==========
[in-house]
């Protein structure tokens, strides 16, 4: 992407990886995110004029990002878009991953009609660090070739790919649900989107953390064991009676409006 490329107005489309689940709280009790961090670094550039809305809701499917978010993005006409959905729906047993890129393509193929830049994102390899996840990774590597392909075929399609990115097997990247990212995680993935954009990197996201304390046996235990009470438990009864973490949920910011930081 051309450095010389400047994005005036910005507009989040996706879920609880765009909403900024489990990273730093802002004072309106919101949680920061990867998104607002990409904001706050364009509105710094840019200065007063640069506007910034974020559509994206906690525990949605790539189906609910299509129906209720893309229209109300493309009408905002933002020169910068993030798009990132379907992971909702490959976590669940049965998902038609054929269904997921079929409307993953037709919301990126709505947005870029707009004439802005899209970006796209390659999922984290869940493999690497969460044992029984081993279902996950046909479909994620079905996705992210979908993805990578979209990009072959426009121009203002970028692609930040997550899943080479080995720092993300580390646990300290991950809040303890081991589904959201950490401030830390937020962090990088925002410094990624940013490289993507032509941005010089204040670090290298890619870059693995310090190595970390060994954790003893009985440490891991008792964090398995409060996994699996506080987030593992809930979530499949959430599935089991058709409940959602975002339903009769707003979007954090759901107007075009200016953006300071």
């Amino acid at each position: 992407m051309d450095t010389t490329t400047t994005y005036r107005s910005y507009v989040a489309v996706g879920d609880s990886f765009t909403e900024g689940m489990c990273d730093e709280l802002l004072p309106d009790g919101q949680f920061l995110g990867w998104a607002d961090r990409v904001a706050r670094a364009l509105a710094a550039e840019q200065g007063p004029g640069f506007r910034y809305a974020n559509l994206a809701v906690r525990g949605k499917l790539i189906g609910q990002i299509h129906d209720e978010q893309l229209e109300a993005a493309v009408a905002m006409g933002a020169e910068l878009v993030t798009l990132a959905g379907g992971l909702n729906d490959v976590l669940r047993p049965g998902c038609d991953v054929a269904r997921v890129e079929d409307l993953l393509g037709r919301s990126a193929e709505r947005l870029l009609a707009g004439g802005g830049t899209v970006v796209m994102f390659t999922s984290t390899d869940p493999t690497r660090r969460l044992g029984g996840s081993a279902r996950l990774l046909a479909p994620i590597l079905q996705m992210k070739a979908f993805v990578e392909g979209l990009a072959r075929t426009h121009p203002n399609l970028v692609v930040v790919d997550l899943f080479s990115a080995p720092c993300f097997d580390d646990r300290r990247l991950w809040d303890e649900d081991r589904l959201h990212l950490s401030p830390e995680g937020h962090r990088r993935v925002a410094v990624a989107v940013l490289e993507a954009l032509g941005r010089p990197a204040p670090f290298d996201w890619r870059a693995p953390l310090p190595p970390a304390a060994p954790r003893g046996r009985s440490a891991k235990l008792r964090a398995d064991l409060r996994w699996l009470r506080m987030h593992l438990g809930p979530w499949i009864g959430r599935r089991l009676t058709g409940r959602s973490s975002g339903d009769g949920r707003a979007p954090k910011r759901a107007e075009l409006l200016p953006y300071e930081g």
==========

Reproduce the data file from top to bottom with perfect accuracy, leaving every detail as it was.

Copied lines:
[in-house]
């Protein structure tokens, strides 16, 4: 992407990886995110004029990002878009991953009609660090070739790919649900989107953390064991009676409006 490329107005489309689940709280009790961090670094550039809305809701499917978010993005006409959905729906047993890129393509193929830049994102390899996840990774590597392909075929399609990115097997990247990212995680993935954009990197996201304390046996235990009470438990009864973490949920910011930081 051309450095010389400047994005005036910005507009989040996706879920609880765009909403900024489990990273730093802002004072309106919101949680920061990867998104607002990409904001706050364009509105710094840019200065007063640069506007910034974020559509994206906690525990949605790539189906609910299509129906209720893309229209109300493309009408905002933002020169910068993030798009990132379907992971909702490959976590669940049965998902038609054929269904997921079929409307993953037709919301990126709505947005870029707009004439802005899209970006796209390659999922984290869940493999690497969460044992029984081993279902996950046909479909994620079905996705992210979908993805990578979209990009072959426009121009203002970028692609930040997550899943080479080995720092993300580390646990300290991950809040303890081991589904959201950490401030830390937020962090990088925002410094990624940013490289993507032509941005010089204040670090290298890619870059693995310090190595970390060994954790003893009985440490891991008792964090398995409060996994699996506080987030593992809930979530499949959430599935089991058709409940959602975002339903009769707003979007954090759901107007075009200016953006300071």
């Amino acid at each position: 992407m051309d450095t010389t490329t400047t994005y005036r107005s910005y507009v989040a489309v996706g879920d609880s990886f765009t909403e900024g689940m489990c990273d730093e709280l802002l004072p309106d009790g919101q949680f920061l995110g990867w998104a607002d961090r990409v904001a706050r670094a364009l509105a710094a550039e840019q200065g007063p004029g640069f506007r910034y809305a974020n559509l994206a809701v906690r525990g949605k499917l790539i189906g609910q990002i299509h129906d209720e978010q893309l229209e109300a993005a493309v009408a905002m006409g933002a020169e910068l878009v993030t798009l990132a959905g379907g992971l909702n729906d490959v976590l669940r047993p049965g998902c038609d991953v054929a269904r997921v890129e079929d409307l993953l393509g037709r919301s990126a193929e709505r947005l870029l009609a707009g004439g802005g830049t899209v970006v796209m994102f390659t999922s984290t390899d869940p493999t690497r660090r969460l044992g029984g996840s081993a279902r996950l990774l046909a479909p994620i590597l079905q996705m992210k070739a979908f993805v990578e392909g979209l990009a072959r075929t426009h121009p203002n399609l970028v692609v930040v790919d997550l899943f080479s990115a080995p720092c993300f097997d580390d646990r300290r990247l991950w809040d303890e649900d081991r589904l959201h990212l950490s401030p830390e995680g937020h962090r990088r993935v925002a410094v990624a989107v940013l490289e993507a954009l032509g941005r010089p990197a204040p670090f290298d996201w890619r870059a693995p953390l310090p190595p970390a304390a060994p954790r003893g046996r009985s440490a891991k235990l008792r964090a398995d064991l409060r996994w699996l009470r506080m987030h593992l438990g809930p979530w499949i009864g959430r599935r089991l009676t058709g409940r959602s973490s975002g339903d009769g949920r707003a979007p954090k910011r759901a107007e075009l409006l200016p953006y300071e930081g």